Kathleen E. Ford
Professor K. E. Saavik Ford teaches astronomy at BMCC and mentors student researchers in projects analyzing Active Galactic Nuclei (AGN), or black holes expanding in the center of a galaxy. Under Professor Ford’s guidance, the students learn research protocols and plot new data relating to active galaxies that are bright enough to have their spectra measured by the Sloan Digital Sky Survey telescope in New Mexico.
Professor Ford also serves as a research associate in the Department of Astrophysics at the American Museum of Natural History. She is a member of the doctoral faculty at the CUNY Graduate Center, a member of CUNY Astro and an invited member of the James Webb Space Telescope, Near-Infrared Imager and Slitless Spectograph-Aperture Masking Interferometry (JWST NIRISS-AMI) Working Group. Former roles include having served as a Kavli Scholar at the Kavli Institute for Theoretical Physics at the University of California, Santa Barbara.
With a primary interest in structures that allow accretion onto black holes and how matter-fueling activity arrives in their nuclei, Professor Ford uses high-contrast, high-resolution imaging, and is working with a new kind of optical interferometric technique called non-redundant masking.
In addition to the awards listed below, Ford wrote and collaborated as co-Principal Investigator on the National Science Grant, AstroCom NYC: a partnership between CUNY, AMNH & Columbia. “It is a testament to the quality of the entire CUNY Astronomy faculty that we were awarded this highly competitive grant and that it was extended through 2018,” she says, “especially under the extremely tight federal budget conditions.”
From 2014-2016, Ford was Co-Principal Investigator on a grant through NASA’s New York Space Grant Community College Partnerships Program. This project built on the AstroCom NYC program and expanded it to other NASA-related STEM fields, focusing on student retention through student research preparation and mentoring. For both the NSF- and NASA-funded projects, Professor Ford served as the mentoring supervisor responsible for professional development workshops that enabled faculty to teach a critical research prep course for community college students, “Methods of Scientific Research.”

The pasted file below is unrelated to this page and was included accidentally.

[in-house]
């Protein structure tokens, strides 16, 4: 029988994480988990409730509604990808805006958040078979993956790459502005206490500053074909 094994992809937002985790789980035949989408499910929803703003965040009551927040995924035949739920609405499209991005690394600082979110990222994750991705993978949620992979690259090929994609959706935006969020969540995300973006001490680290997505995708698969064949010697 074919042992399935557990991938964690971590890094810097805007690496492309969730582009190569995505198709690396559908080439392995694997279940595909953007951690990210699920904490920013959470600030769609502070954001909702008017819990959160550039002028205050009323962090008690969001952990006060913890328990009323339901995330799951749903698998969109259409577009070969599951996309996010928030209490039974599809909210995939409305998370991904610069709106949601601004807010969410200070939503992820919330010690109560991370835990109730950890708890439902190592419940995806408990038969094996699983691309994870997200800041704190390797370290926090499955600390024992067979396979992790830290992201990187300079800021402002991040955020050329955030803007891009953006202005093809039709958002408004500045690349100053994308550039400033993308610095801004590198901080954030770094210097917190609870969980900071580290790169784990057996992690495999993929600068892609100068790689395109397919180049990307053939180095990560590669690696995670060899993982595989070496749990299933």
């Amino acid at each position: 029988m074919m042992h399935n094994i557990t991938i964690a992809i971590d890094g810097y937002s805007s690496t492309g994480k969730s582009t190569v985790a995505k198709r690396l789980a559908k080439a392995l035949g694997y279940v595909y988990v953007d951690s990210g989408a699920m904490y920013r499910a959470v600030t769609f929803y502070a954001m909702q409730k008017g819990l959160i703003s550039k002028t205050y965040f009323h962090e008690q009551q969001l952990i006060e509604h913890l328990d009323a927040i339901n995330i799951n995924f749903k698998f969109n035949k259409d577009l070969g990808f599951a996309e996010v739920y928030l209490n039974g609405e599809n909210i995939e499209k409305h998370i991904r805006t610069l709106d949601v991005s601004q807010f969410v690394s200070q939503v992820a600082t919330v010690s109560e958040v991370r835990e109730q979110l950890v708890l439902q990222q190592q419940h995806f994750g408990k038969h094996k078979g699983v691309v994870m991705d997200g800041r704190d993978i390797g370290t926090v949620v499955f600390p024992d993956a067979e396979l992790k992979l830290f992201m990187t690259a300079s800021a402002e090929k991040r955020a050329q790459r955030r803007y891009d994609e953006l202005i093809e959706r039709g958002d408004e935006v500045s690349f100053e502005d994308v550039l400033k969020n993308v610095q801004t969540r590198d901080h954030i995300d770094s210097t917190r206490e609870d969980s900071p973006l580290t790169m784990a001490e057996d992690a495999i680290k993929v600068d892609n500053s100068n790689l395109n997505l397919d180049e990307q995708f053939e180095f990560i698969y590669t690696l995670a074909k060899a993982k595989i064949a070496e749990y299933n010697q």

In July 2017, Saavik Ford was interviewed by Gadi Schwartz for NBC Nightly News with Lester Holt about the state of space exploration today. In 2009, she was among 13 astronomers in the United States selected by National Public Radio to talk about the Hubble Space Telescope. She lectures widely on her research into black holes and other related subjects.
Astronomy and Astrophysics (especially active galactic nuclei, accretion disks, black holes and other extreme objects), Gravitational Waves, Astro-Seismology and High-Contrast Imaging.
- B.S. Rensselaer Polytechnic Institute, Physics, 1998
- M.S. The Johns Hopkins University, Physics and Astronomy, 2001
- Ph.D. The Johns Hopkins University, Physics and Astronomy, 2003
- This course will focus on how astronomers have used observations to construct models of our Universe. Students will use their own observations (collected in the co-requisite AST 107 course) along with readings and class discussions, to construct and test models of our Universe.
Corequisite: AST 107
- This course introduces students to the world beyond the earth. The methods of astronomy and our knowledge of the structure of the universe are presented as an ongoing human endeavor that has helped shape modern man as he/she takes his/her first steps into space.
- This course will focus on how astronomers have made observations, and used those observations to construct models of our universe. Students will collect their own observations and use them to test models of our universe.
Research and Projects
Professor Ford does research on Active Galactic Nuclei (AGN)—galaxies which appear to have an accreting black hole and/or significant star formation in their nuclei. Her primary interest is in studying the structures that allow accretion onto black holes and how matter— fueling activity— arrives in the nucleus. Professor Ford works with a new kind of optical interferometric technique called non-redundant masking to produce high-contrast, high-resolution images. She also investigates the absorption of gravitational waves.
- ‘Active Galactic Nucleus and Quasar Science with Aperture Masking Interferometry on the James Webb Space Telescope’ Ford, K.E.S, McKernan, B., Sivaramakrishnan, A., Martel, A.R., Koekemoer, A., LafreniÃ¨re, D., Parmentier, S. 2014, The Astrophysical Journal, 2014
- ‘Migration Traps in Disks around Supermassive Black Holes’, Bellovary, J. M., Mac Low, M.-M., McKernan, B., Ford, K.E.S., The Astrophysical Journal, 2016
- ‘Stars as resonant absorbers of gravitational waves’, McKernan, B., Ford, K.E.S., Kocsis, B., Haiman, Z.2014, Monthly Notices of the Royal Astronomical Society, 2014
Honors, Awards and Affiliations
- 2016 CUNY Chancellor’s Research Fellowship
- 2013-2015: Kavli Scholar, Kavli Institute for Theoretical Physics, UC Santa Barbara
- BMCC Faculty development award Jun 10-Jun 11 ‘Target Selection for JWST’ (PI)
- 2003-2005: Carnegie Fellow, Carnegie Institution of Washington, DTM
- 2002-2003: American Dissertation Fellow, American Assoc. of University Women
- PSC-CUNY July 07- July 08 ‘Models and Observations of Molecular Emission from an Extrasolar Cometary System’ (PI)
- BMCC Faculty Development Grant 2013 ‘Noise Considerations for Aperture Masking Interferometry on the James Webb Space Telescope’ (PI)
- CIRG 2015 ‘Finding Intermediate Mass Black Holes in Quasar Disks with Gravitational Microlensing’ Ford (Co-I), O’Dowd (PI)
- CUNY CCRI Sept 09-Jun 10 ‘Understanding accretion flows around black holes’ (co-PI)
- BMCC Faculty development award Jun 07-Jun 08 ‘Innovative Methods for Reducing Spitzer Data from IRC+10216’ (PI)